Tico Skate

The mere mention of Costa Rica conjures up images of untouched beaches pitching warm curling waves while monkeys howl from the nearby jungle canopy.

Surely, not skateboarding.

In this popular American vacation destination and surfer paradise, skateboarding actually thrives-but if you spend your time on the beaches or in the rain forests, you’d never know it.

In the capital city of San Jose, Rodrigo Beeche has run his shop Tico Skate since 1998. “We’re just about the only ‘core shop in Costa Rica,” says Beeche. “All the other shops are surf and skate, or surf, skate, and ‘Blades.”

Beeche cut his teeth in the skate-shop business when he lived and attended school in San Diego, California for four years. During that time he worked at the popular skate shop Soul Grind and also helped Hangar 18 Owner Ken Lewis build a successful shop. Now 26 years old, Beeche describes the thrill of owning and operating a shop of his own: “This has been my dream all my life, just being a part of skateboarding, doing something for it-talking to pros and being a part of it.”

Costa Rica’s tropical climate offers six months of rain and six months of summer. As a result of the rain, hardgood sales typically dip around September and October. “We’re talking about tropical rain, so there’s not a whole lot of street skating,” Beeche explains. “There’re a few local skateparks, but the floor is ceramic, so the boards don’t get torn up as much.”

Before Beeche opened up Tico Skate, he also helped his brother run a surf shop in Costa Rica. This, coupled with his skate-shop experience in San Diego, gave him confidence that a ‘core shop in Costa Rica could actually work. “I had a lot of faith in it,” explains Beeche. “I opened up in a really good time of year-the end of October. So December came around and it was a super good month. I was able to turn around my inventory in two months. That was a really good sign.”

Beeche’s knowledge of the skate industry and his knack for getting the local skaters involved has made Tico Skate an integral part of the San Jose scene. “I keep super-current on videos and all that. Usually it’s (the shop) the hang-out spot because we have our own team,” he says. “I have an am team and a pro team. The ams are from fourteen to seventeen. I’ve got four kids on the am team, and they bring all their friends out here and hang out, watch a video, and then go skateboarding.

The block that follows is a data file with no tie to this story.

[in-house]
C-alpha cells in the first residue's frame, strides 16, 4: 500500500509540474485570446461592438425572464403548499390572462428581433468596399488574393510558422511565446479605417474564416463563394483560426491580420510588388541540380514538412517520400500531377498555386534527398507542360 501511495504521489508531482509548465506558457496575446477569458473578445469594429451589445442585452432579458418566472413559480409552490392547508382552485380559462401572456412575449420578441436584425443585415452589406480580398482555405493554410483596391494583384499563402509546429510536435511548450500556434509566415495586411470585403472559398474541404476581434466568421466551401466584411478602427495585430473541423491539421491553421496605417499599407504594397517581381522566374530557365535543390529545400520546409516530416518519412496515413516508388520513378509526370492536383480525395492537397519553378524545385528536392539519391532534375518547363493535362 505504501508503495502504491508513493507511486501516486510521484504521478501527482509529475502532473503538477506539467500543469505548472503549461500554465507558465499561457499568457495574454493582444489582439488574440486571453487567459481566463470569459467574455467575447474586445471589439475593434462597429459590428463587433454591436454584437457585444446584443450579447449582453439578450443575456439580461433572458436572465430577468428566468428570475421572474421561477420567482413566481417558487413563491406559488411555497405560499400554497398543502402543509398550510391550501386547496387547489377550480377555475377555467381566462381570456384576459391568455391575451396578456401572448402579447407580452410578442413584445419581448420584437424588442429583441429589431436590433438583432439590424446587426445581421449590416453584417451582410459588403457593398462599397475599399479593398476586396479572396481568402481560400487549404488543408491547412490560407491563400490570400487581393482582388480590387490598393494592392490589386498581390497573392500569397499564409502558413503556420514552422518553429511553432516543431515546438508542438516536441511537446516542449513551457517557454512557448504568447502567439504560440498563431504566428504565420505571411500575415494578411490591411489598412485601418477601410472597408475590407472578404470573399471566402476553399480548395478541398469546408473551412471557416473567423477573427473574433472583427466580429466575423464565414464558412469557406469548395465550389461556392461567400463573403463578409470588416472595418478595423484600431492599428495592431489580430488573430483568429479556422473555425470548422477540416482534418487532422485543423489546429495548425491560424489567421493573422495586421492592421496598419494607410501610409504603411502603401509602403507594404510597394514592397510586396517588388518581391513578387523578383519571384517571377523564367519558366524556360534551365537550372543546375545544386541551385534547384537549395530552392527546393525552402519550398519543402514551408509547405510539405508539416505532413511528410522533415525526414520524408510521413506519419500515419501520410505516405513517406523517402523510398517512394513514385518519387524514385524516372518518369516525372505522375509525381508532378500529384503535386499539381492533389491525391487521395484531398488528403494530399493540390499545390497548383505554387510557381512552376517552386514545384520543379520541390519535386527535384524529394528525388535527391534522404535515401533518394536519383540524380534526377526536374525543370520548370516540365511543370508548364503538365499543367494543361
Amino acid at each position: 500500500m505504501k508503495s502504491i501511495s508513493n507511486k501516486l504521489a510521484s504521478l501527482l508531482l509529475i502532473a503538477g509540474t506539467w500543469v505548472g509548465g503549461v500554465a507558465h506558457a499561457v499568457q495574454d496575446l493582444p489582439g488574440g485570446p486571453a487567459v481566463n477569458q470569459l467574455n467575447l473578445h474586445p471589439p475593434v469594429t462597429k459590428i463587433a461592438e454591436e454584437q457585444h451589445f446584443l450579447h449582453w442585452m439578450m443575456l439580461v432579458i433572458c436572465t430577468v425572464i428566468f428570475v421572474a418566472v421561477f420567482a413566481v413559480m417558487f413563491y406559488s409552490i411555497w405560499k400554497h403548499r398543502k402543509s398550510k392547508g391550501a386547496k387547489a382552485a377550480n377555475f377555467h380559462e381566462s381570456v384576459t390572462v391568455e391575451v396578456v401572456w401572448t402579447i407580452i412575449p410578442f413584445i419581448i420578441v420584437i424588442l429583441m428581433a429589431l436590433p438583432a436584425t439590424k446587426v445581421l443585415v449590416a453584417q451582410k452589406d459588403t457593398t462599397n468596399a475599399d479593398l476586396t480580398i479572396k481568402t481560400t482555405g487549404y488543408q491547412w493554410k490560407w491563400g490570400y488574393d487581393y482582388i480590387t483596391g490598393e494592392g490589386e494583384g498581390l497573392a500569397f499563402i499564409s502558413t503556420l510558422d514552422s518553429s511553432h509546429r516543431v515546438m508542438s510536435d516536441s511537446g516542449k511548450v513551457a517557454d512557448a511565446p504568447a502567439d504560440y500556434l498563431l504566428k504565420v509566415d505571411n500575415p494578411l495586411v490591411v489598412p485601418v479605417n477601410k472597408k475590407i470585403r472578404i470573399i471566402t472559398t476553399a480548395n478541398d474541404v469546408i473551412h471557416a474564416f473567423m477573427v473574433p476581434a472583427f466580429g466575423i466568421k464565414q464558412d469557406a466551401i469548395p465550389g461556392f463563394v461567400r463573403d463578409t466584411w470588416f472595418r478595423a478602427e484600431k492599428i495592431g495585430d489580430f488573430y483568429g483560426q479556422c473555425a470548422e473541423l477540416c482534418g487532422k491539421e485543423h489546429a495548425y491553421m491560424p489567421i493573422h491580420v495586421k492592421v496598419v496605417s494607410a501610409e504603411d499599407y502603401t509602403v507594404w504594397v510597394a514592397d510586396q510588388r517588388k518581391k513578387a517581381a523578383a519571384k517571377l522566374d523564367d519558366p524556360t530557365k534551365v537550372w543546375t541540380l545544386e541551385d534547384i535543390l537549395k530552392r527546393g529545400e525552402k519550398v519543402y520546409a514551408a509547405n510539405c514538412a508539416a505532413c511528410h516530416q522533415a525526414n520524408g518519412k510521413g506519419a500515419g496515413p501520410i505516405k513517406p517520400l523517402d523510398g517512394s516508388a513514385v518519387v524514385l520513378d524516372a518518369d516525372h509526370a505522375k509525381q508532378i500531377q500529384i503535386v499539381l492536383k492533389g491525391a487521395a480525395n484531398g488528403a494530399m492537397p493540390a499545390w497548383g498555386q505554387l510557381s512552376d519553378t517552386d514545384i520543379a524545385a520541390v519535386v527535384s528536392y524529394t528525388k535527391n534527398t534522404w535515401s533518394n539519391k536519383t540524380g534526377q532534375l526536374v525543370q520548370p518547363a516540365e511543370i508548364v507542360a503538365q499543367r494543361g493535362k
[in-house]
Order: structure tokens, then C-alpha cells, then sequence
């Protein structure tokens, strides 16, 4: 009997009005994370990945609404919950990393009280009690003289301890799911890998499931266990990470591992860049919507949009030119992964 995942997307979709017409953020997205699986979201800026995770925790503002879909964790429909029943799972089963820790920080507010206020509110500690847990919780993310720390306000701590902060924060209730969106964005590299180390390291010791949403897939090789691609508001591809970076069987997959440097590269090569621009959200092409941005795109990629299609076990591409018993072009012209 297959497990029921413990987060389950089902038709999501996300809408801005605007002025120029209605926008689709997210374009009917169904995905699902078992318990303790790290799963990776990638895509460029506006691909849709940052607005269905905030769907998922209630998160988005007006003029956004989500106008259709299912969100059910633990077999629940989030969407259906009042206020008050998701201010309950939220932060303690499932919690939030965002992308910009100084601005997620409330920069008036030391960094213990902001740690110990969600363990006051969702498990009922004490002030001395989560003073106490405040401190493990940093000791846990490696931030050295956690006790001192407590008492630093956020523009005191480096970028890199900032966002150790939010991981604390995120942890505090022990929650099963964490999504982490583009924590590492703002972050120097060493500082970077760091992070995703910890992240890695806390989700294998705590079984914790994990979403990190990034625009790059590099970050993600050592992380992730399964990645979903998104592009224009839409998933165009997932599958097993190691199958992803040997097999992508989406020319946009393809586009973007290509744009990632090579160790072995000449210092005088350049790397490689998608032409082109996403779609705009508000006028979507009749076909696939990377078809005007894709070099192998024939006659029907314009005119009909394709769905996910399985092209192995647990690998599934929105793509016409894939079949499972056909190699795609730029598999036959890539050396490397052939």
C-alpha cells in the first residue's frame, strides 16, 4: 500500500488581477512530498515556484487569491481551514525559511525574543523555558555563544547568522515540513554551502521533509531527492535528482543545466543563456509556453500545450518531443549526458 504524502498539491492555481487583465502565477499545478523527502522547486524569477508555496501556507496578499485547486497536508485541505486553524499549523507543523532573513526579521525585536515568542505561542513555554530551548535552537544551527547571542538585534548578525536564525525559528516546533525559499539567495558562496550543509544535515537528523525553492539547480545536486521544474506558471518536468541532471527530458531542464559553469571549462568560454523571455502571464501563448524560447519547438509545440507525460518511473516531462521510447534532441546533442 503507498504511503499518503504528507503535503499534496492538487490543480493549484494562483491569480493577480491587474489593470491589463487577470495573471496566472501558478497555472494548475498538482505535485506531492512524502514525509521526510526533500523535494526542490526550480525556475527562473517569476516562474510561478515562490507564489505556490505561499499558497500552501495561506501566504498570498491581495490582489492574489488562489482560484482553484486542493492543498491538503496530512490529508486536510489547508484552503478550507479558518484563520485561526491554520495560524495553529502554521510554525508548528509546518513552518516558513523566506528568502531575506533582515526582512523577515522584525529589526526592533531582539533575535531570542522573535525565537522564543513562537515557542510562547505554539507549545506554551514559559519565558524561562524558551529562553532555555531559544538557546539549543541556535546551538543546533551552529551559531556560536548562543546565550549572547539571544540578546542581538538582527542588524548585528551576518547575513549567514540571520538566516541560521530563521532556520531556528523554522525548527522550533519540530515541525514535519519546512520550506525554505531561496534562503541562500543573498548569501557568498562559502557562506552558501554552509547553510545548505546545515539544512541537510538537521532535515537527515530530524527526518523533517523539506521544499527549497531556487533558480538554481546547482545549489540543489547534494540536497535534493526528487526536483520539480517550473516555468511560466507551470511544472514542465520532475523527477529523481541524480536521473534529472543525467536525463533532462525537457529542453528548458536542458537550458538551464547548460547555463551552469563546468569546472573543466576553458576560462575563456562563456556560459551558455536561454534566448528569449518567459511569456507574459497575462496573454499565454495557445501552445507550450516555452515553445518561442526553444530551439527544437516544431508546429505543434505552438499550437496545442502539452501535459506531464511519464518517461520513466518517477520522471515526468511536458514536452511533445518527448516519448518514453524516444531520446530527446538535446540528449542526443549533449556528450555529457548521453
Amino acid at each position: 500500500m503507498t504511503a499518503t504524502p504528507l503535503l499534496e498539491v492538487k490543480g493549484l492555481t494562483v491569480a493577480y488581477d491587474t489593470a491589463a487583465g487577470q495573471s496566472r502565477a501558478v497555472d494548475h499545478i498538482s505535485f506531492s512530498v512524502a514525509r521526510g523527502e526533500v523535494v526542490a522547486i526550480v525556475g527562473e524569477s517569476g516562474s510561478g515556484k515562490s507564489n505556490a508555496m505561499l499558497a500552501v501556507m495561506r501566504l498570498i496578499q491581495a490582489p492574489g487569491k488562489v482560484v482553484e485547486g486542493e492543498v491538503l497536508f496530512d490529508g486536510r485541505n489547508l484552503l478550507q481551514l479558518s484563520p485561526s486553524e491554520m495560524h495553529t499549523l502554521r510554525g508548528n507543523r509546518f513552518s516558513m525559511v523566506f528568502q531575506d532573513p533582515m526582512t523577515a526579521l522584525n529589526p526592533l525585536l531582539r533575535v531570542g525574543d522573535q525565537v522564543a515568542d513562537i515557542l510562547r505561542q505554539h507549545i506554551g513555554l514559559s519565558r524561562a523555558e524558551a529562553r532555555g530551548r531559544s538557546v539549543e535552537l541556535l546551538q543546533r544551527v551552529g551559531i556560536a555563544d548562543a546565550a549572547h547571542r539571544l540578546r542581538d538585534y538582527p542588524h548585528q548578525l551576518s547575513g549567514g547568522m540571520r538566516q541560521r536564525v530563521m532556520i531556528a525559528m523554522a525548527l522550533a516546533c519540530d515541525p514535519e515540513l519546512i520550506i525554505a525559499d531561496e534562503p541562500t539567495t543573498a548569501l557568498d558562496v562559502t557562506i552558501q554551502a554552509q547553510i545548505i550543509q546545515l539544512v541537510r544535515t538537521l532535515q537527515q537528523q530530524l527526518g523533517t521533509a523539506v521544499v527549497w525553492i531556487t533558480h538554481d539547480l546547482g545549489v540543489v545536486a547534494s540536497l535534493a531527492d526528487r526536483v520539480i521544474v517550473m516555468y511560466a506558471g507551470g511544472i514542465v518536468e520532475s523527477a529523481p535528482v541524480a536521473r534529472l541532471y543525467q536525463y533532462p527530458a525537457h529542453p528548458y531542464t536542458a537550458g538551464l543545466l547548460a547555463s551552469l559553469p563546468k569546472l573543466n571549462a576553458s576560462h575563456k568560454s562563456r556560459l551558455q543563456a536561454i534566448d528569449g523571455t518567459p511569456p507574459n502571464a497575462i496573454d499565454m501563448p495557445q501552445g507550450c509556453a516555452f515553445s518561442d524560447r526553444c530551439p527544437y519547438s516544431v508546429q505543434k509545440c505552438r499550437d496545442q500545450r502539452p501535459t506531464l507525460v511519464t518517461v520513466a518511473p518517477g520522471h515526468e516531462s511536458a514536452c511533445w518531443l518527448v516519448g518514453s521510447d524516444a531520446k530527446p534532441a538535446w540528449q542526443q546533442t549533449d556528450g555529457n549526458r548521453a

“We’ve been supporting all the local magazines and video people, all the kids who are running around with cameras,” says Beeche. “We just put out a shop video, Pandemonium.”

In addition to advertising in local magazine Flow, and at the Chepesent skatepark, Tico Skate also does demos and contests at local high schools. Usually the principal or the skaters at the school will want to organize something, and Beeche comes through with promo product for raffles and prizes.

While the shop was originally financed by Beeche’s parents, now Beeche is in full financial control. Four times a year Beeche has to do all his accounting for the IRS.

On the day-to-day basis, Beeche keeps careful tabs on his cash flow and has the aid of technology to track the shop’s progress. “Toward the end of the month, our computer gives us the whole inventory and the stuff that we’ve been selling including discounts and margins,” explains Beeche. “But usually you have to keep an eye on the decks and the shoes.”

However, Beeche maintains his employees are still the most reliable source on the shop’s business: “The key thing is the guys who work here, because they’ll tell me, ‘Hey, this is selling, this isn’t selling.’ The people who work here on the floor, they’re like my main factor right now.”

And right now, just like it is in the States, skateboarding is hot in Costa Rica. “I’d say as a fashion statement, especially for kids between fifteen or eighteen, it’s (skate clothing) the cool thing to wear right now,” explains Beeche. “I’m pretty sure if we were down at the beach it would be surfing, but since we’re in the city it’s more urban, it’s more streetwear. That’s been our key factor in selling this type of product.”

Tico Skate hasn’t been without its share of problems. A couple years back, Beeche got burned in a stint of overzealous buying: “Skateboarding was growing so much that it got to where I purchased 200 decks at one point, and we only sold like 40 of them,” he says. “Loading up on inventory, even with shoes, you always think everything is going to sell, and it’s not quite like that. You gotta start eyeing the product and seeing what you’re gonna buy.”

This past year, business dipped so low that Beeche actually considered closing the shop. “August through October were really bad months,” he says. “Compared to sales last year-I’m talking like 60-percent less-like night and day. Sales just kind of stalled.” But with savvy marketing, Beeche and his employees were able to jump-start sales and keep Tico Skate in business. “We talked to the guys on the floor and started promoting and doing sales incentives, like when we sell a deck, we’re giving away the risers, spacers, and bolts,” explains Beeche. “Doing those types of incentives and doing demos, it definitely has helped us out.”

When asked if he’d get into the skate-shop business again knowing the highs and lows, Beeche answers, “I would, definitely. There’s a lot more competition now, but I would.”

Beeche explains that there’s more on the horizon than just running his shop: “Now I’m planning on going into distribution, so there’re other outlets, not only in retail. Like magazines, videos-you’re always going to find something new in this industry.” One of Beeche’s longtime friends is in the distribution business, and Beeche hopes to work alongside him. “Ernesto from La Isla. We grew up together in the same town,” says Beeche. “He’s mostly doing shoes, so I’d be looking into doing softgoods-just complement each other.”